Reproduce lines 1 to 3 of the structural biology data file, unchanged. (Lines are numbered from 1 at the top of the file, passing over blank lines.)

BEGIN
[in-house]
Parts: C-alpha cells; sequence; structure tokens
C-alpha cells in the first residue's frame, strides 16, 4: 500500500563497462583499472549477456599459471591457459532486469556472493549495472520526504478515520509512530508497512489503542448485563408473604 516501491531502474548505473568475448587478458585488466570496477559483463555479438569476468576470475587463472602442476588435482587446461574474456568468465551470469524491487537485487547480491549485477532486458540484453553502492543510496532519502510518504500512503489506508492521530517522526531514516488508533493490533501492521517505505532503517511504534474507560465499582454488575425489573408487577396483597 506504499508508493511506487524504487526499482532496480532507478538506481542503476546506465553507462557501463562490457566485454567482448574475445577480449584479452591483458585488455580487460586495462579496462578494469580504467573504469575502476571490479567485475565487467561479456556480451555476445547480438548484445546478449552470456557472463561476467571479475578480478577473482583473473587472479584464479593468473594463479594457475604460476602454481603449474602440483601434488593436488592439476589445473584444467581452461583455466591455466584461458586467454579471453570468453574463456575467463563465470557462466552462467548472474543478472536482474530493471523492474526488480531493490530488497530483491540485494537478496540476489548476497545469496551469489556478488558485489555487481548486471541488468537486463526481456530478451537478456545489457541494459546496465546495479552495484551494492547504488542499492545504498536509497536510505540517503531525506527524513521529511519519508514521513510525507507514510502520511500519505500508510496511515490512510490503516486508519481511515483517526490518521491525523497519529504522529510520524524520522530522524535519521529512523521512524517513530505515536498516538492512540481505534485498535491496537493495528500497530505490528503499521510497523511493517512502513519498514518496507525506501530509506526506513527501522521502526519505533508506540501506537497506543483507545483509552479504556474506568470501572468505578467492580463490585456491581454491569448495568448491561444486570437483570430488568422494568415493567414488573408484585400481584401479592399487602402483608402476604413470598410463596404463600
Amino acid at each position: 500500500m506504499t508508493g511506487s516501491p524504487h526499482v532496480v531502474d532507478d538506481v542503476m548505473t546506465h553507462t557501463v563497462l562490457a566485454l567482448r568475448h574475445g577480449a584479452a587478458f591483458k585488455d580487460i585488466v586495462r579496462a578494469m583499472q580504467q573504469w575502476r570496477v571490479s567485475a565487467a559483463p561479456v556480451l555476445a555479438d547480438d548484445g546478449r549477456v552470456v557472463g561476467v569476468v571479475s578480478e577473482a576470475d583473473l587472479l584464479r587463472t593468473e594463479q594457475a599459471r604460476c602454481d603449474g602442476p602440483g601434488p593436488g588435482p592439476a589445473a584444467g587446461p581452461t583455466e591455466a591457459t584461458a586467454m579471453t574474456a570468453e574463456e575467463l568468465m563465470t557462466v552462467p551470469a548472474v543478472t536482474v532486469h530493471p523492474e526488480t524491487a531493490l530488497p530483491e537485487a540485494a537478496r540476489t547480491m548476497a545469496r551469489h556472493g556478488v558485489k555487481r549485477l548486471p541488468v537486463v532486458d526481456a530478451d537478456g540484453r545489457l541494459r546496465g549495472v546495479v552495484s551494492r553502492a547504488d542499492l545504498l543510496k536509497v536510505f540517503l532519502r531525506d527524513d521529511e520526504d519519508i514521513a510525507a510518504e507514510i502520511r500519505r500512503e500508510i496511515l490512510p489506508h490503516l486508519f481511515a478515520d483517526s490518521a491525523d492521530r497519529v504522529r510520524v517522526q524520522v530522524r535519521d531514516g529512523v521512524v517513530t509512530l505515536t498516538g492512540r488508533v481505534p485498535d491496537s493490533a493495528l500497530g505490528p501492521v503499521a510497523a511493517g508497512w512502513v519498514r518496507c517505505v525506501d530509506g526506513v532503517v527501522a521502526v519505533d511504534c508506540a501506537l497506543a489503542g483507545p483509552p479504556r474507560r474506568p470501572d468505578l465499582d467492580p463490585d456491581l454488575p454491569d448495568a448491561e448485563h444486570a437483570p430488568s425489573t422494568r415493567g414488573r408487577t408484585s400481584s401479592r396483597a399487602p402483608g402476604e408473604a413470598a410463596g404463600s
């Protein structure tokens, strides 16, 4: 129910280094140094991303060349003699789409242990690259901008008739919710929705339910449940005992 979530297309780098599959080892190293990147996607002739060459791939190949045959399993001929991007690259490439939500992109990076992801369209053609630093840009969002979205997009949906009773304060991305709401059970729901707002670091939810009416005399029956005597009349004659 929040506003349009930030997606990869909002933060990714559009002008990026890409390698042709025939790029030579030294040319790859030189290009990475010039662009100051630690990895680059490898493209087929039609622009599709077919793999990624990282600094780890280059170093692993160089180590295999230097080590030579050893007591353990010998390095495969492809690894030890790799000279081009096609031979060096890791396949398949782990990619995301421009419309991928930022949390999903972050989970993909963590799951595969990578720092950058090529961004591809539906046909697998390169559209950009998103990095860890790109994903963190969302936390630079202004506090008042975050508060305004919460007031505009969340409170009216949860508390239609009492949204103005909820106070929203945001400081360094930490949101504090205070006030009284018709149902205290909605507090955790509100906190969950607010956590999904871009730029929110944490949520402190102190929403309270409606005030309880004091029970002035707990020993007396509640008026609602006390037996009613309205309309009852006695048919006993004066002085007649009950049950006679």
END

[in-house]
Parts: C-alpha cells; sequence; structure tokens
C-alpha cells in the first residue's frame, strides 16, 4: 500500500563497462583499472549477456599459471591457459532486469556472493549495472520526504478515520509512530508497512489503542448485563408473604 516501491531502474548505473568475448587478458585488466570496477559483463555479438569476468576470475587463472602442476588435482587446461574474456568468465551470469524491487537485487547480491549485477532486458540484453553502492543510496532519502510518504500512503489506508492521530517522526531514516488508533493490533501492521517505505532503517511504534474507560465499582454488575425489573408487577396483597 506504499508508493511506487524504487526499482532496480532507478538506481542503476546506465553507462557501463562490457566485454567482448574475445577480449584479452591483458585488455580487460586495462579496462578494469580504467573504469575502476571490479567485475565487467561479456556480451555476445547480438548484445546478449552470456557472463561476467571479475578480478577473482583473473587472479584464479593468473594463479594457475604460476602454481603449474602440483601434488593436488592439476589445473584444467581452461583455466591455466584461458586467454579471453570468453574463456575467463563465470557462466552462467548472474543478472536482474530493471523492474526488480531493490530488497530483491540485494537478496540476489548476497545469496551469489556478488558485489555487481548486471541488468537486463526481456530478451537478456545489457541494459546496465546495479552495484551494492547504488542499492545504498536509497536510505540517503531525506527524513521529511519519508514521513510525507507514510502520511500519505500508510496511515490512510490503516486508519481511515483517526490518521491525523497519529504522529510520524524520522530522524535519521529512523521512524517513530505515536498516538492512540481505534485498535491496537493495528500497530505490528503499521510497523511493517512502513519498514518496507525506501530509506526506513527501522521502526519505533508506540501506537497506543483507545483509552479504556474506568470501572468505578467492580463490585456491581454491569448495568448491561444486570437483570430488568422494568415493567414488573408484585400481584401479592399487602402483608402476604413470598410463596404463600